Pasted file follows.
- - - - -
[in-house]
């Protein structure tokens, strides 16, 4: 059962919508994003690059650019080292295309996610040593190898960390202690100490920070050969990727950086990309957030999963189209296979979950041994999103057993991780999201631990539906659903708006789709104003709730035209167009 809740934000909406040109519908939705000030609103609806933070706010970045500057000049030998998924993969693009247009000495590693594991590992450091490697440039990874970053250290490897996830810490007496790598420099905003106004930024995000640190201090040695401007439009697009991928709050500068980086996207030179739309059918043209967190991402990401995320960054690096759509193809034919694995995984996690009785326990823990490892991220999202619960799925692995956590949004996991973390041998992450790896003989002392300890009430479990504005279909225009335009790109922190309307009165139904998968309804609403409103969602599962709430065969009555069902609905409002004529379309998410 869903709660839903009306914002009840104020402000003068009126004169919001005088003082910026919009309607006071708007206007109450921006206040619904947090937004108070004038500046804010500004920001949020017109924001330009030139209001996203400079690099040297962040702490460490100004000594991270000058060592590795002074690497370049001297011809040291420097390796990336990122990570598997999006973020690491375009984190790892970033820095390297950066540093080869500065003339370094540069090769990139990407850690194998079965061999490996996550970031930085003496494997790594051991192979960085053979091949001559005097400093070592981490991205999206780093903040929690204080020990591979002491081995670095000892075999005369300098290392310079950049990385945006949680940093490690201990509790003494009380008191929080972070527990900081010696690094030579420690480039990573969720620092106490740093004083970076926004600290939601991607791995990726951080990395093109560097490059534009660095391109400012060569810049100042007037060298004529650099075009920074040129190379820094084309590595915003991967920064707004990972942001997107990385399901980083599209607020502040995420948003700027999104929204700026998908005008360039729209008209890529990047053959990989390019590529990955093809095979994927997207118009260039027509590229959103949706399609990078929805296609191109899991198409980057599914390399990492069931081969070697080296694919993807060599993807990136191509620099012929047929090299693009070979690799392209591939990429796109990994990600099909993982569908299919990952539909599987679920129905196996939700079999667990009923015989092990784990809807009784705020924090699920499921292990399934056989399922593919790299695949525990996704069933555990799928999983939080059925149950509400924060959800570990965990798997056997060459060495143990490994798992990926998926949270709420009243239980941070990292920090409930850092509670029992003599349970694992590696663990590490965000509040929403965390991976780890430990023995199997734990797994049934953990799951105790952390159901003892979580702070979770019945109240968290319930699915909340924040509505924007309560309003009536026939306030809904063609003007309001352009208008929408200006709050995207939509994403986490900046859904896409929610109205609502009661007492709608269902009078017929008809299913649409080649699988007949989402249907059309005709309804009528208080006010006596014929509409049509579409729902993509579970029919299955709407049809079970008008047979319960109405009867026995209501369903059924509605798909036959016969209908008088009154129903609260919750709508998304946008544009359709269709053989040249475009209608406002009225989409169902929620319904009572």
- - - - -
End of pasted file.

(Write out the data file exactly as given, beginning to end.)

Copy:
[in-house]
């Protein structure tokens, strides 16, 4: 059962919508994003690059650019080292295309996610040593190898960390202690100490920070050969990727950086990309957030999963189209296979979950041994999103057993991780999201631990539906659903708006789709104003709730035209167009 809740934000909406040109519908939705000030609103609806933070706010970045500057000049030998998924993969693009247009000495590693594991590992450091490697440039990874970053250290490897996830810490007496790598420099905003106004930024995000640190201090040695401007439009697009991928709050500068980086996207030179739309059918043209967190991402990401995320960054690096759509193809034919694995995984996690009785326990823990490892991220999202619960799925692995956590949004996991973390041998992450790896003989002392300890009430479990504005279909225009335009790109922190309307009165139904998968309804609403409103969602599962709430065969009555069902609905409002004529379309998410 869903709660839903009306914002009840104020402000003068009126004169919001005088003082910026919009309607006071708007206007109450921006206040619904947090937004108070004038500046804010500004920001949020017109924001330009030139209001996203400079690099040297962040702490460490100004000594991270000058060592590795002074690497370049001297011809040291420097390796990336990122990570598997999006973020690491375009984190790892970033820095390297950066540093080869500065003339370094540069090769990139990407850690194998079965061999490996996550970031930085003496494997790594051991192979960085053979091949001559005097400093070592981490991205999206780093903040929690204080020990591979002491081995670095000892075999005369300098290392310079950049990385945006949680940093490690201990509790003494009380008191929080972070527990900081010696690094030579420690480039990573969720620092106490740093004083970076926004600290939601991607791995990726951080990395093109560097490059534009660095391109400012060569810049100042007037060298004529650099075009920074040129190379820094084309590595915003991967920064707004990972942001997107990385399901980083599209607020502040995420948003700027999104929204700026998908005008360039729209008209890529990047053959990989390019590529990955093809095979994927997207118009260039027509590229959103949706399609990078929805296609191109899991198409980057599914390399990492069931081969070697080296694919993807060599993807990136191509620099012929047929090299693009070979690799392209591939990429796109990994990600099909993982569908299919990952539909599987679920129905196996939700079999667990009923015989092990784990809807009784705020924090699920499921292990399934056989399922593919790299695949525990996704069933555990799928999983939080059925149950509400924060959800570990965990798997056997060459060495143990490994798992990926998926949270709420009243239980941070990292920090409930850092509670029992003599349970694992590696663990590490965000509040929403965390991976780890430990023995199997734990797994049934953990799951105790952390159901003892979580702070979770019945109240968290319930699915909340924040509505924007309560309003009536026939306030809904063609003007309001352009208008929408200006709050995207939509994403986490900046859904896409929610109205609502009661007492709608269902009078017929008809299913649409080649699988007949989402249907059309005709309804009528208080006010006596014929509409049509579409729902993509579970029919299955709407049809079970008008047979319960109405009867026995209501369903059924509605798909036959016969209908008088009154129903609260919750709508998304946008544009359709269709053989040249475009209608406002009225989409169902929620319904009572």